At first, in Jerusalem they were afraid of Saul. They didn’t believe he was sincere, so believers avoided him until the amazing Barnabus (whose name means the Son of Encouragement–and he was) vouched for Paul. Then they accepted him. While others didn’t trust Paul’s past, Barnabus believed Paul’s present. Barnabus didn’t see what people were, but what they could become.
And regardless, in verses 28 to 30, Paul was so effectively preaching Christ, the Jews tried to kill him again. So again, believers had to sneak Paul out of town–this time to the coast in Caesarea. When you’re filled with the Spirit and immersed in the Word of God, you will be fearless. Second Timothy 1:7, “For God has not given us a spirit of timidity, but of power and love and discipline.” So what happens when sinners are truly transformed?
#4 True Transformation of the saints results in the HEALTH and growth of the Church
Verse 31, “So the church throughout all Judea and Galilee and Samaria enjoyed peace, being built up; and, going on in the fear of the Lord and in the comfort of the Holy Spirit, it continued to increase.” Besides Saul’s departure, political changes contributed to the Church’s temporary peace. Pilate was removed as governor and Herod Agrippa, who was hard on the Jews, took over–which restricted the Jewish persecution of the Church.
As a result, the Church caught its breath, and verse 31 informs us Christians were built up, growing in their fear of the Lord, relying on the comfort of the Spirit and seeing sinners get saved and join the Church. When God transforms the sinner into a Christian, true believers will transform the Church to be a light to the world. Saul’s life was dramatically transformed near Damascus–and from that moment on, the world would never be the same.
TAKE this HOME
A STOP running from Christ
God’s love is persistent. Christ will not give up on you. The last thing Saul ever wanted was to know Christ in a personal way–but in one brief flash of light, that all changed. Some of you are still running from Christ. And though Christ may not blind you with lights from Heaven, He will pursue you. So stop running away. Right now, stop making excuses and ask the Lord to transform your heart as you surrender to Him.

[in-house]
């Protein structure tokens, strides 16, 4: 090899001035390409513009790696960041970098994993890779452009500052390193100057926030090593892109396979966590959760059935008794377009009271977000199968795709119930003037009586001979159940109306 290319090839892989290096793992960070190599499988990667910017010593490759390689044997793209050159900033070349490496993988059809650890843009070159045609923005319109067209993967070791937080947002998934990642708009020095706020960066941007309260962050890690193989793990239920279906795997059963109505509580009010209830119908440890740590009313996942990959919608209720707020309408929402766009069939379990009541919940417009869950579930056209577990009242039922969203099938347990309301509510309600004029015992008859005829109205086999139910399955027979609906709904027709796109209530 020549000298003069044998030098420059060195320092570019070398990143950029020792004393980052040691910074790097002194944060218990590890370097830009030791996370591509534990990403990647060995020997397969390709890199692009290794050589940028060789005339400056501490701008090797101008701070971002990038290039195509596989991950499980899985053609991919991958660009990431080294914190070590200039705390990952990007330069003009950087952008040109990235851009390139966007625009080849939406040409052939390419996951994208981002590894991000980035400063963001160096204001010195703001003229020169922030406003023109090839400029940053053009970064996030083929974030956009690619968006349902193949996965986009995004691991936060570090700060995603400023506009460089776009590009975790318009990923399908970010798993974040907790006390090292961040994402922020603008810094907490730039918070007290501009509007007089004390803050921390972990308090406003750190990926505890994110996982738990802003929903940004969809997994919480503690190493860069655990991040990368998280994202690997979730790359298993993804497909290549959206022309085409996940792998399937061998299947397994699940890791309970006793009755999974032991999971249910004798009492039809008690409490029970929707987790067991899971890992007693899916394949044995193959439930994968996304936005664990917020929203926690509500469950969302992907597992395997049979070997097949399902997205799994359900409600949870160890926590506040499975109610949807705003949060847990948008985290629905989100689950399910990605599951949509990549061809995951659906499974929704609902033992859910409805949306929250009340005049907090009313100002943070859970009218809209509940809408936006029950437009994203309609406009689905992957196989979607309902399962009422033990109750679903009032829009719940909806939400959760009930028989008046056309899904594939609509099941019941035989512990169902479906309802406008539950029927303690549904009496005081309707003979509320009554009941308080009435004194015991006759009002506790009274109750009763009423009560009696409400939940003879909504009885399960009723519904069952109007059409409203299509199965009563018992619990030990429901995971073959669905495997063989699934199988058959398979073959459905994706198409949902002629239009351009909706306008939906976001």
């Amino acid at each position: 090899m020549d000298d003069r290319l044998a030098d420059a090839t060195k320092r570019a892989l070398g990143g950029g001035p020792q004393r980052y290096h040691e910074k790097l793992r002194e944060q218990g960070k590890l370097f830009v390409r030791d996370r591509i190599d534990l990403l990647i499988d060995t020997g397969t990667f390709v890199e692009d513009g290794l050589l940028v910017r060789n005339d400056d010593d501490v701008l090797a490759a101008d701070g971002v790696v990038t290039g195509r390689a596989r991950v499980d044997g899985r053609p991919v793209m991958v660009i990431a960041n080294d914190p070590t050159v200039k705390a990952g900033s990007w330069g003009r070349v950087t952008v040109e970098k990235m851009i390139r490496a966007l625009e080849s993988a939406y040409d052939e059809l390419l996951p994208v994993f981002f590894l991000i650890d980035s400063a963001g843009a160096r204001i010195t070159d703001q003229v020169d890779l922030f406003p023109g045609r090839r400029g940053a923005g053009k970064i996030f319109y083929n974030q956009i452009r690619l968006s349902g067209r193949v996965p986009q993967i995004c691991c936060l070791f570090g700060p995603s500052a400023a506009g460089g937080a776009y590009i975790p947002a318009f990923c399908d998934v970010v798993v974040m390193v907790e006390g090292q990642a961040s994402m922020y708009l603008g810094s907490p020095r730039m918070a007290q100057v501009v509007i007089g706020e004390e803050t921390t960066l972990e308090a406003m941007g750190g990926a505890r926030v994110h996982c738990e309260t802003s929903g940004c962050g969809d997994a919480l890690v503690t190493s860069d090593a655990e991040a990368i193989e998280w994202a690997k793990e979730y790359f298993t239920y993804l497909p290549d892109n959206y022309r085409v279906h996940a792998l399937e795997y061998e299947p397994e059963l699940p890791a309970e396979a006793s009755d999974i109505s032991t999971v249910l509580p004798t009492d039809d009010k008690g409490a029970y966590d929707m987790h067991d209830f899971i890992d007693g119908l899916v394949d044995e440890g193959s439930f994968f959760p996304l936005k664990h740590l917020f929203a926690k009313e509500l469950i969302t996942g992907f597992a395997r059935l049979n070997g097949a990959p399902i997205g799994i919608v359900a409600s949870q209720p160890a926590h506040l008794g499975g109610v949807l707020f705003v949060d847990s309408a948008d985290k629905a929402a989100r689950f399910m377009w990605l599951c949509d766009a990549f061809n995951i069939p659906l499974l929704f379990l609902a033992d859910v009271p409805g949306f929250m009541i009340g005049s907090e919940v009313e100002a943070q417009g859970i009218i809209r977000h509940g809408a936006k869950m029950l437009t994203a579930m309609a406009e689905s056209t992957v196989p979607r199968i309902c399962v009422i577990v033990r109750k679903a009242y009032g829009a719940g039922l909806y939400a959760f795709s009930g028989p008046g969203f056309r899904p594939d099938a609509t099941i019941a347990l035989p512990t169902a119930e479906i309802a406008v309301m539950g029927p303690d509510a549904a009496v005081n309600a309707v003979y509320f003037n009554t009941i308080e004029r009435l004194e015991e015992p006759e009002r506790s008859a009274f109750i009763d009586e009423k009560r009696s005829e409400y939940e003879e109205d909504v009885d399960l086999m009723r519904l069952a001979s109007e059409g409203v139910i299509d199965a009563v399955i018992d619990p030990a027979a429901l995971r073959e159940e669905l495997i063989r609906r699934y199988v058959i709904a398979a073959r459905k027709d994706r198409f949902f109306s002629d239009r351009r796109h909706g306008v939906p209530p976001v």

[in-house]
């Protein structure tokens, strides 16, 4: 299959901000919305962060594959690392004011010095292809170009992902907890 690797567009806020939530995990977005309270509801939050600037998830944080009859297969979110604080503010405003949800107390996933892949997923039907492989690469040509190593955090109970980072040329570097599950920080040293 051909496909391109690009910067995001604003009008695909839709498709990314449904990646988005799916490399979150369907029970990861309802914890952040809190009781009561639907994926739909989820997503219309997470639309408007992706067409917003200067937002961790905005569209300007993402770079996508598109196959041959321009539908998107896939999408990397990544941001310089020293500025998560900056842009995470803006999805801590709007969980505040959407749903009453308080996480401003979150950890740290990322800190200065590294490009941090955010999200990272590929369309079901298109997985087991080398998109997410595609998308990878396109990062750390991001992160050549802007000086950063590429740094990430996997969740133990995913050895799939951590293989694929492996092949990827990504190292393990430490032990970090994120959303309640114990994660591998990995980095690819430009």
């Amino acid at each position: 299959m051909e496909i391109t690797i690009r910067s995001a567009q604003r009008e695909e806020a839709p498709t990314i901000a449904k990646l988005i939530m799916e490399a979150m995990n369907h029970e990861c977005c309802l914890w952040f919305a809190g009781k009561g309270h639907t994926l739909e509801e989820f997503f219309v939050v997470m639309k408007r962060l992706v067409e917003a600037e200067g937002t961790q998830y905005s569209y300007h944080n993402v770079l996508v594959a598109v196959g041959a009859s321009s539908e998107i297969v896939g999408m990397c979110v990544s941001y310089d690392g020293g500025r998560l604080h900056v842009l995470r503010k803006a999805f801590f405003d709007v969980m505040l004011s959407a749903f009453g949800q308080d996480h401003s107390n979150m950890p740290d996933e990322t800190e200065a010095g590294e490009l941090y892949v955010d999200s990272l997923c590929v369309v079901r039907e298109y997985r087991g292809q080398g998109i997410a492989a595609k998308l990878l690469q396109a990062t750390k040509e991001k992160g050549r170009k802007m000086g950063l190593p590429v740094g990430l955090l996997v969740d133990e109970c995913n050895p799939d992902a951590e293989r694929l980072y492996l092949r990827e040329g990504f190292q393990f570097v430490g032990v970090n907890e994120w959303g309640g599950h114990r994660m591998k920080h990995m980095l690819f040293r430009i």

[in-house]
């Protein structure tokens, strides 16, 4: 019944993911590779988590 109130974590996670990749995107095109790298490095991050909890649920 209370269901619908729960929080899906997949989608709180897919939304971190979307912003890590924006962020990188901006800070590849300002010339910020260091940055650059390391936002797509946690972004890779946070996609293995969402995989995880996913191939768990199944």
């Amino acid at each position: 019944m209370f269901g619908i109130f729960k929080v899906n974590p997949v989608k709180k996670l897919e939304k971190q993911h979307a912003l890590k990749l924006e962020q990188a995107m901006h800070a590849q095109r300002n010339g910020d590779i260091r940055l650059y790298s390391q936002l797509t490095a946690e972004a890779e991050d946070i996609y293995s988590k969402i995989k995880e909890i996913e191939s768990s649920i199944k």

B SUBMIT to God’s process of change
Being transformed involves two things–first giving yourself to Christ in salvation, and second giving yourself to Christ daily through the filling of the Spirit and obedience to the Word of God. Many Christians are reluctant to believe God will change them. They fail to see the work of God in their lives. As they doubt the Lord, they grieve the Spirit, which prevents their growth.
Remember friends, your growth is guaranteed. Can you say with Paul in Philippians 1:6, “For I am confident of this very thing, that He who began a good work in you will perfect it until the day of Christ Jesus.” Depend on God’s Spirit, saturate yourself in God’s Word, immerse yourself in God’s Church and the other means of grace, and you will grow over time.
C SEEK to pursue a life of ZEAL
There is not a single Christian here who doesn’t long for the zeal of Paul. We all want to be as committed and as passionate for Christ as Paul was. But remember where Paul got zeal from? Seeing Christ, knowing Christ, and intimacy with Christ. Only as Christ is the most beautiful–more satisfying than anything or anyone else in your life will you be as zealous as Paul. Passion for Christ means He fires you up more than any person, or any thing, or any event. To grow as zealous for Christ as Paul, do two things.
1-Cut out anything from your life that holds your passion
2-Replace that heart focus with intimacy to, and service for, Christ. Let’s pray.